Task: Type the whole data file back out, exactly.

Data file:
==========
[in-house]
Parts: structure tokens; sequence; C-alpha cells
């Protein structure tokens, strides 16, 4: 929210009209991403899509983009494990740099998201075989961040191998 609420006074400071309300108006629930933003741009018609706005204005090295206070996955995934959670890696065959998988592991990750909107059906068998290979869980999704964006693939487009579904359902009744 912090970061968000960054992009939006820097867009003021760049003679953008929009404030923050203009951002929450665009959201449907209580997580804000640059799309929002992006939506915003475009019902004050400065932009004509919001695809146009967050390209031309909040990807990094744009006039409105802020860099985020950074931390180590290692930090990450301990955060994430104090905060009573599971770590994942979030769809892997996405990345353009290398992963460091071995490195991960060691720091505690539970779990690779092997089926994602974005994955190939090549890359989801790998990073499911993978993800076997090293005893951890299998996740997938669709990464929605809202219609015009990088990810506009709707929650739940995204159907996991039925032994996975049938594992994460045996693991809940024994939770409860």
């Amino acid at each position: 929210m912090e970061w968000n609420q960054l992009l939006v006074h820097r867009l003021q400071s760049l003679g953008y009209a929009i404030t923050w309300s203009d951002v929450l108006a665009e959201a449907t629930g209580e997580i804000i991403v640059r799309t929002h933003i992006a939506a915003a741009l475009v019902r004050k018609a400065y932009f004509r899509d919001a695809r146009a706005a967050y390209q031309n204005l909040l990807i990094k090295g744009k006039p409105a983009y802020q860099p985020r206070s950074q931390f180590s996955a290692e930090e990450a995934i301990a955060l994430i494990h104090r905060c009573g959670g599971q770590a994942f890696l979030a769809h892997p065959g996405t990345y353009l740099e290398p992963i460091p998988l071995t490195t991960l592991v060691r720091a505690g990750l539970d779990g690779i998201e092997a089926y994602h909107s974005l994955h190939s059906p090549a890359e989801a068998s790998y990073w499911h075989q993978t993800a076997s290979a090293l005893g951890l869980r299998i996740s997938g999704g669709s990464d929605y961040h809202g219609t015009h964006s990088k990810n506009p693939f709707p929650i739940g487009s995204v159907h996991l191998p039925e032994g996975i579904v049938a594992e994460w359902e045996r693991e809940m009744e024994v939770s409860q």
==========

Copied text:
[in-house]
Parts: structure tokens; sequence; C-alpha cells
């Protein structure tokens, strides 16, 4: 929210009209991403899509983009494990740099998201075989961040191998 609420006074400071309300108006629930933003741009018609706005204005090295206070996955995934959670890696065959998988592991990750909107059906068998290979869980999704964006693939487009579904359902009744 912090970061968000960054992009939006820097867009003021760049003679953008929009404030923050203009951002929450665009959201449907209580997580804000640059799309929002992006939506915003475009019902004050400065932009004509919001695809146009967050390209031309909040990807990094744009006039409105802020860099985020950074931390180590290692930090990450301990955060994430104090905060009573599971770590994942979030769809892997996405990345353009290398992963460091071995490195991960060691720091505690539970779990690779092997089926994602974005994955190939090549890359989801790998990073499911993978993800076997090293005893951890299998996740997938669709990464929605809202219609015009990088990810506009709707929650739940995204159907996991039925032994996975049938594992994460045996693991809940024994939770409860």
């Amino acid at each position: 929210m912090e970061w968000n609420q960054l992009l939006v006074h820097r867009l003021q400071s760049l003679g953008y009209a929009i404030t923050w309300s203009d951002v929450l108006a665009e959201a449907t629930g209580e997580i804000i991403v640059r799309t929002h933003i992006a939506a915003a741009l475009v019902r004050k018609a400065y932009f004509r899509d919001a695809r146009a706005a967050y390209q031309n204005l909040l990807i990094k090295g744009k006039p409105a983009y802020q860099p985020r206070s950074q931390f180590s996955a290692e930090e990450a995934i301990a955060l994430i494990h104090r905060c009573g959670g599971q770590a994942f890696l979030a769809h892997p065959g996405t990345y353009l740099e290398p992963i460091p998988l071995t490195t991960l592991v060691r720091a505690g990750l539970d779990g690779i998201e092997a089926y994602h909107s974005l994955h190939s059906p090549a890359e989801a068998s790998y990073w499911h075989q993978t993800a076997s290979a090293l005893g951890l869980r299998i996740s997938g999704g669709s990464d929605y961040h809202g219609t015009h964006s990088k990810n506009p693939f709707p929650i739940g487009s995204v159907h996991l191998p039925e032994g996975i579904v049938a594992e994460w359902e045996r693991e809940m009744e024994v939770s409860q």